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In an interview Rep. Tom Reed (R) New York Discusses Trump's Emergency Declaration, Kirstjen Nielson's Testimony; Poll: Growing Number of Americans Want Trump Impeached; Poll: Vast Majority of Americans Believe Michael Cohen on Hush Money Payments; FOX News Responds to DNC Decision Not to Have FOX Host Democratic Presidential Debate Following "New Yorker" Expose"; In an Interview State Rep. Debra Altschiller (D) New Hampshire Discusses Pearl-Wearing Republicans Mocking Gun Control Activists at Hearing. Aired 1:30-2p ET

Aired March 6, 2019 - 13:30   ET


[13:30:00] REP. TOM REED, (R), NEW YORK: I would agree with the assessment that there's a crisis at the border, it is an emergency, especially given the context in which the powers of the presidency have been given when it comes to emergency action. This has been going on for decades, Congress passing the buck to the executive department and then the president utilizes that authority in a way to deal with that situation. And in this situation, I see that here. Going forward, we have to change this. This is not the way to do business in America.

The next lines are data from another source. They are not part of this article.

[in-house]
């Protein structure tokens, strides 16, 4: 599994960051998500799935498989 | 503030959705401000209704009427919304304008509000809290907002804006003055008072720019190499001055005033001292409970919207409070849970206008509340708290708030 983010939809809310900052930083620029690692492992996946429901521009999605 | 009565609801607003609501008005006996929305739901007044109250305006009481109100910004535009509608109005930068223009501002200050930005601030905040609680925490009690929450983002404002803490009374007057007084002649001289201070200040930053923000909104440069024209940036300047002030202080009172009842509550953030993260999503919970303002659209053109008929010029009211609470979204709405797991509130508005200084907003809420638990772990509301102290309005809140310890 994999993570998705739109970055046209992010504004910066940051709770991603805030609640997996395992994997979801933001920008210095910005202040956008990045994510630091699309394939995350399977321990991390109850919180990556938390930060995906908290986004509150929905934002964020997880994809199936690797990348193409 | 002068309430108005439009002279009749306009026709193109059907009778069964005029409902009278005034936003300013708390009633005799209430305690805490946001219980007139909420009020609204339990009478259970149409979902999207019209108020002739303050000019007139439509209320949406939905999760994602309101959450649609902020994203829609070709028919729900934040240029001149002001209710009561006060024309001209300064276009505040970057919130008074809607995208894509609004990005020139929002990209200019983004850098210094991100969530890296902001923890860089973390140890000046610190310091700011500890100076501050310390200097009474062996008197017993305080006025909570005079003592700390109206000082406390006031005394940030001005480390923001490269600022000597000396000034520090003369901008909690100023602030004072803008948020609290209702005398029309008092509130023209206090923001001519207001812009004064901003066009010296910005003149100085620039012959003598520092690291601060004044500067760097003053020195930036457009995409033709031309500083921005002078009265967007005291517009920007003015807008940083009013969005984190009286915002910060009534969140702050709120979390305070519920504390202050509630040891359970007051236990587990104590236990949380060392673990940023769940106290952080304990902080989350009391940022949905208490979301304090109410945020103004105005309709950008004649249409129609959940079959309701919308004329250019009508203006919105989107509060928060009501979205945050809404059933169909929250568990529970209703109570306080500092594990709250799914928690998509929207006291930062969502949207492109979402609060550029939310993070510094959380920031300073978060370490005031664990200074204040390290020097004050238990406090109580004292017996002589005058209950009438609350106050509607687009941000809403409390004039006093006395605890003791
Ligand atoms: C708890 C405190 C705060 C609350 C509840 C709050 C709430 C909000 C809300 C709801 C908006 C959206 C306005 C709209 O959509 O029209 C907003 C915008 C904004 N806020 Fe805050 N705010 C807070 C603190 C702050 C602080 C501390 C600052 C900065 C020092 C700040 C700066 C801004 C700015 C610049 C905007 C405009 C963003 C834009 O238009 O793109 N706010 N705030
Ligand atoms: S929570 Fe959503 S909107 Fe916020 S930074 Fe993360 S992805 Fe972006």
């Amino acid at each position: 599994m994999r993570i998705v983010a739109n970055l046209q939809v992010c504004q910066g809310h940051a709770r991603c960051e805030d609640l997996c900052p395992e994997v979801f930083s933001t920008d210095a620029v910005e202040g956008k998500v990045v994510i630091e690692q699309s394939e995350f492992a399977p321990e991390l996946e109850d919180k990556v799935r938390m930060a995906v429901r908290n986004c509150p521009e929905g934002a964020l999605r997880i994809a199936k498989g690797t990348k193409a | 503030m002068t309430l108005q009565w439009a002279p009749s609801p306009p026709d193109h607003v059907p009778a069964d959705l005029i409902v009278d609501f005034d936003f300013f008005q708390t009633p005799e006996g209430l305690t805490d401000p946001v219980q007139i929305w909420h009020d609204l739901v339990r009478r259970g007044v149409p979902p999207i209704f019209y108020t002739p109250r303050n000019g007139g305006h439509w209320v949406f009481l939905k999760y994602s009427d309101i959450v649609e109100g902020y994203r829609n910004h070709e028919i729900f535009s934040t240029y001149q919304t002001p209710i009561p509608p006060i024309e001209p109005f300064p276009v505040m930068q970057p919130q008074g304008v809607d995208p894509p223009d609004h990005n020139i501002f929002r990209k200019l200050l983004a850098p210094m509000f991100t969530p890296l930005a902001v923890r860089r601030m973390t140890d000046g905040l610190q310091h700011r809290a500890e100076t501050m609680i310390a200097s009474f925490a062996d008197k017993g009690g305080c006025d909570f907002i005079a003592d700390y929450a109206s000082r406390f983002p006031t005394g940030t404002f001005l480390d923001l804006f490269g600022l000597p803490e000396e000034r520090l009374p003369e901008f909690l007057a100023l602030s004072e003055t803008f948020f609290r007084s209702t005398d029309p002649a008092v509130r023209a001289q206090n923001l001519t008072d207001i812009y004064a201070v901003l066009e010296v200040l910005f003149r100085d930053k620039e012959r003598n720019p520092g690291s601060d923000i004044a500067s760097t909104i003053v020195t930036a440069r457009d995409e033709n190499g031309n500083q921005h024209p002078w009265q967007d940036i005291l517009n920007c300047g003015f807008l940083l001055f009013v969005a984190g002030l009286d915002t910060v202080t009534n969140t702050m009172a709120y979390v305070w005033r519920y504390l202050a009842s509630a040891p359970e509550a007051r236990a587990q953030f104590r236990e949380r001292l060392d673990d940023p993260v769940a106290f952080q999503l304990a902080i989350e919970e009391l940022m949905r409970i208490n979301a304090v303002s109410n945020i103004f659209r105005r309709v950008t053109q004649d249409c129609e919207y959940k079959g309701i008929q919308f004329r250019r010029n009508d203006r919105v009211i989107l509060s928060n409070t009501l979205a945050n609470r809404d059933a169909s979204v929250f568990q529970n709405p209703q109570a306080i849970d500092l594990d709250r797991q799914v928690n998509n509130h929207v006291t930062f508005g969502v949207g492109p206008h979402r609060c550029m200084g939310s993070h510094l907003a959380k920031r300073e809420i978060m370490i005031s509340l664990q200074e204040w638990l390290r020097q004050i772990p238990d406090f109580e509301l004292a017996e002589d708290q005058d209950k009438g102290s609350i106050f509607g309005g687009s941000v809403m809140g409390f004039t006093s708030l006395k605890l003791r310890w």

BRIANNA KEILAR, CNN HOST: OK. So I want to get back to why you think it's an emergency, in a moment. But you've introduced a bill and you want Congress to weigh in on national emergency declaration. Explain that in this case.

REED: So what we're proposing and what I'm proposing -- and we have bipartisan support on this -- is to say when the president declares emergency action, he or she has the ability for up to 60 days to take action to direct that situation, but then Congress has to set aside its legislative agenda and vote to approve the emergency action for it to continue going forward. Right now, that doesn't happen. Congress has advocated its role of being a co-equal branch in the conversation. And you've got emergency declarations from the '70s. The Carter administration is still on the books that the president could potentially utilize because, under emergency powers, they have the ability to do things that typically aren't allowed by law.

KEILAR: So effectively, then Congress would not approve a national emergency declaration in this case. That would be the effective result of this. So that, then, in effect, reins in the president's power here. That's the goal?